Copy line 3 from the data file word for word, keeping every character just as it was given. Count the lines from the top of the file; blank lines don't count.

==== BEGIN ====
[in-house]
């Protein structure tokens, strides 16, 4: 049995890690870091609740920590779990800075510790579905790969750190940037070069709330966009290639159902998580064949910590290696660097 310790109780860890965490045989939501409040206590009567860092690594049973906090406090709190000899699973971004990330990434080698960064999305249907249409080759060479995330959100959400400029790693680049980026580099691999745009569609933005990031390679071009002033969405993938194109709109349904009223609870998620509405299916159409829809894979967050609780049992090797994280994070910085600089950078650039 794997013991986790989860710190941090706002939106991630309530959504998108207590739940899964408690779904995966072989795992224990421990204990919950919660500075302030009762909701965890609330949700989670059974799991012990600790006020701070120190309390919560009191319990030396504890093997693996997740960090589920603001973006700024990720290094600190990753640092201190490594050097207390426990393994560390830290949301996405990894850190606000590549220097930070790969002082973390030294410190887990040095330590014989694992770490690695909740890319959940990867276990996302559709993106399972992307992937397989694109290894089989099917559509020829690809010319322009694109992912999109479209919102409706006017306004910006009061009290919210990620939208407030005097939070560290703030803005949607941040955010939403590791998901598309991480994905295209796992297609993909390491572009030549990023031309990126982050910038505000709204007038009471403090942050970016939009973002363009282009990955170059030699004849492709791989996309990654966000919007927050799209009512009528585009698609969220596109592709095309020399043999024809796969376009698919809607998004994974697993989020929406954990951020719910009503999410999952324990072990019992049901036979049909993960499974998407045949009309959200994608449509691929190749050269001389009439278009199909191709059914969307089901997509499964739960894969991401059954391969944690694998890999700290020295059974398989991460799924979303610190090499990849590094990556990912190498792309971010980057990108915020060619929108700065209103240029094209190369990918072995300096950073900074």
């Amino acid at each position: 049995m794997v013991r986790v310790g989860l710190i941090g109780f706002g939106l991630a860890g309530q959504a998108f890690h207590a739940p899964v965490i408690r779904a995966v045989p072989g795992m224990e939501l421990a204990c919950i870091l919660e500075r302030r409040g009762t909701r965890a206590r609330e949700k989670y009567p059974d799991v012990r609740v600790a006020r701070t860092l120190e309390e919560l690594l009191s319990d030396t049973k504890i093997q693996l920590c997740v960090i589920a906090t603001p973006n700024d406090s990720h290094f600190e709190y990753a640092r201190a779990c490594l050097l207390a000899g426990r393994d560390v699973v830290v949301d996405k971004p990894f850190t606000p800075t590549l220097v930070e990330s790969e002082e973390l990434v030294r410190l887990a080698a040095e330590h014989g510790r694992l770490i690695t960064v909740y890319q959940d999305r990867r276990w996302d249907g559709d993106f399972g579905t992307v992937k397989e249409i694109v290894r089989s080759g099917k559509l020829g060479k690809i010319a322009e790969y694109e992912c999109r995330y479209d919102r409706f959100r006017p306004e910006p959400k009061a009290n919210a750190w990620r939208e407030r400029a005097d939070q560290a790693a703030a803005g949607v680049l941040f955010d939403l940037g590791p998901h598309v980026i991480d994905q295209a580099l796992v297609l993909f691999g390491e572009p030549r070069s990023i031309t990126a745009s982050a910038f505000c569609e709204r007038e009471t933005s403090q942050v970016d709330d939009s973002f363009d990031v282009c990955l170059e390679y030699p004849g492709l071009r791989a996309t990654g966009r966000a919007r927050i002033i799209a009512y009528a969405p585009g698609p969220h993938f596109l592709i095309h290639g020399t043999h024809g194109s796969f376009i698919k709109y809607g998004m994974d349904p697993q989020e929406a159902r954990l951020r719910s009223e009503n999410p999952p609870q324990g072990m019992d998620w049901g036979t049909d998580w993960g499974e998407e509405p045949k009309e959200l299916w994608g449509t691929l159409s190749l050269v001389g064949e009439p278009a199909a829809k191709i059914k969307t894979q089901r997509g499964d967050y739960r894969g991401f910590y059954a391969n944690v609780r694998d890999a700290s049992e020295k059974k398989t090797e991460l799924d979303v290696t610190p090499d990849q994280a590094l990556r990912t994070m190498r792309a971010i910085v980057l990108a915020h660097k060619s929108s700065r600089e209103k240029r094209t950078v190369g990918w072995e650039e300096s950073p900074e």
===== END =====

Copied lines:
């Amino acid at each position: 049995m794997v013991r986790v310790g989860l710190i941090g109780f706002g939106l991630a860890g309530q959504a998108f890690h207590a739940p899964v965490i408690r779904a995966v045989p072989g795992m224990e939501l421990a204990c919950i870091l919660e500075r302030r409040g009762t909701r965890a206590r609330e949700k989670y009567p059974d799991v012990r609740v600790a006020r701070t860092l120190e309390e919560l690594l009191s319990d030396t049973k504890i093997q693996l920590c997740v960090i589920a906090t603001p973006n700024d406090s990720h290094f600190e709190y990753a640092r201190a779990c490594l050097l207390a000899g426990r393994d560390v699973v830290v949301d996405k971004p990894f850190t606000p800075t590549l220097v930070e990330s790969e002082e973390l990434v030294r410190l887990a080698a040095e330590h014989g510790r694992l770490i690695t960064v909740y890319q959940d999305r990867r276990w996302d249907g559709d993106f399972g579905t992307v992937k397989e249409i694109v290894r089989s080759g099917k559509l020829g060479k690809i010319a322009e790969y694109e992912c999109r995330y479209d919102r409706f959100r006017p306004e910006p959400k009061a009290n919210a750190w990620r939208e407030r400029a005097d939070q560290a790693a703030a803005g949607v680049l941040f955010d939403l940037g590791p998901h598309v980026i991480d994905q295209a580099l796992v297609l993909f691999g390491e572009p030549r070069s990023i031309t990126a745009s982050a910038f505000c569609e709204r007038e009471t933005s403090q942050v970016d709330d939009s973002f363009d990031v282009c990955l170059e390679y030699p004849g492709l071009r791989a996309t990654g966009r966000a919007r927050i002033i799209a009512y009528a969405p585009g698609p969220h993938f596109l592709i095309h290639g020399t043999h024809g194109s796969f376009i698919k709109y809607g998004m994974d349904p697993q989020e929406a159902r954990l951020r719910s009223e009503n999410p999952p609870q324990g072990m019992d998620w049901g036979t049909d998580w993960g499974e998407e509405p045949k009309e959200l299916w994608g449509t691929l159409s190749l050269v001389g064949e009439p278009a199909a829809k191709i059914k969307t894979q089901r997509g499964d967050y739960r894969g991401f910590y059954a391969n944690v609780r694998d890999a700290s049992e020295k059974k398989t090797e991460l799924d979303v290696t610190p090499d990849q994280a590094l990556r990912t994070m190498r792309a971010i910085v980057l990108a915020h660097k060619s929108s700065r600089e209103k240029r094209t950078v190369g990918w072995e650039e300096s950073p900074e």